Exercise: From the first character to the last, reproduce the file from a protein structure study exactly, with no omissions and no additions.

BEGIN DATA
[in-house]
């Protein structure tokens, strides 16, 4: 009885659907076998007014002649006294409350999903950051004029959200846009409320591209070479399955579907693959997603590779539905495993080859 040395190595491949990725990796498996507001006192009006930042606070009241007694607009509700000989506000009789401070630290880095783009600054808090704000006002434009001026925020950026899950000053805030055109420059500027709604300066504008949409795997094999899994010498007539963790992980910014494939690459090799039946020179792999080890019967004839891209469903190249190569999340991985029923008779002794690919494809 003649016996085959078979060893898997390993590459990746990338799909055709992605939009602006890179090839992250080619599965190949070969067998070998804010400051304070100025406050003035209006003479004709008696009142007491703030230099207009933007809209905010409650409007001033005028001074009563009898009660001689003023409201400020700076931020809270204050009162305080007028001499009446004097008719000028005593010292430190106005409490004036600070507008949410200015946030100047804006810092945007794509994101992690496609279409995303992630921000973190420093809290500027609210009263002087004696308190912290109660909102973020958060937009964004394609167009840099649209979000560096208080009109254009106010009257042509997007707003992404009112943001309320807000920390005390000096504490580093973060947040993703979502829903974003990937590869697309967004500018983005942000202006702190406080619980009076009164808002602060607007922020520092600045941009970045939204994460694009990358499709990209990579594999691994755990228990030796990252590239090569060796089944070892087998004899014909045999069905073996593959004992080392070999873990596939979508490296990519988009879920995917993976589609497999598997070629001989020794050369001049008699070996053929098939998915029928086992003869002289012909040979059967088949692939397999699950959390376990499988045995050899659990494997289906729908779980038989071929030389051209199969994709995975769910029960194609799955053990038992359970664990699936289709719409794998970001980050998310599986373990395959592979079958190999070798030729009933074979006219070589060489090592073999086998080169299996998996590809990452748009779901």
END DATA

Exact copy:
[in-house]
């Protein structure tokens, strides 16, 4: 009885659907076998007014002649006294409350999903950051004029959200846009409320591209070479399955579907693959997603590779539905495993080859 040395190595491949990725990796498996507001006192009006930042606070009241007694607009509700000989506000009789401070630290880095783009600054808090704000006002434009001026925020950026899950000053805030055109420059500027709604300066504008949409795997094999899994010498007539963790992980910014494939690459090799039946020179792999080890019967004839891209469903190249190569999340991985029923008779002794690919494809 003649016996085959078979060893898997390993590459990746990338799909055709992605939009602006890179090839992250080619599965190949070969067998070998804010400051304070100025406050003035209006003479004709008696009142007491703030230099207009933007809209905010409650409007001033005028001074009563009898009660001689003023409201400020700076931020809270204050009162305080007028001499009446004097008719000028005593010292430190106005409490004036600070507008949410200015946030100047804006810092945007794509994101992690496609279409995303992630921000973190420093809290500027609210009263002087004696308190912290109660909102973020958060937009964004394609167009840099649209979000560096208080009109254009106010009257042509997007707003992404009112943001309320807000920390005390000096504490580093973060947040993703979502829903974003990937590869697309967004500018983005942000202006702190406080619980009076009164808002602060607007922020520092600045941009970045939204994460694009990358499709990209990579594999691994755990228990030796990252590239090569060796089944070892087998004899014909045999069905073996593959004992080392070999873990596939979508490296990519988009879920995917993976589609497999598997070629001989020794050369001049008699070996053929098939998915029928086992003869002289012909040979059967088949692939397999699950959390376990499988045995050899659990494997289906729908779980038989071929030389051209199969994709995975769910029960194609799955053990038992359970664990699936289709719409794998970001980050998310599986373990395959592979079958190999070798030729009933074979006219070589060489090592073999086998080169299996998996590809990452748009779901």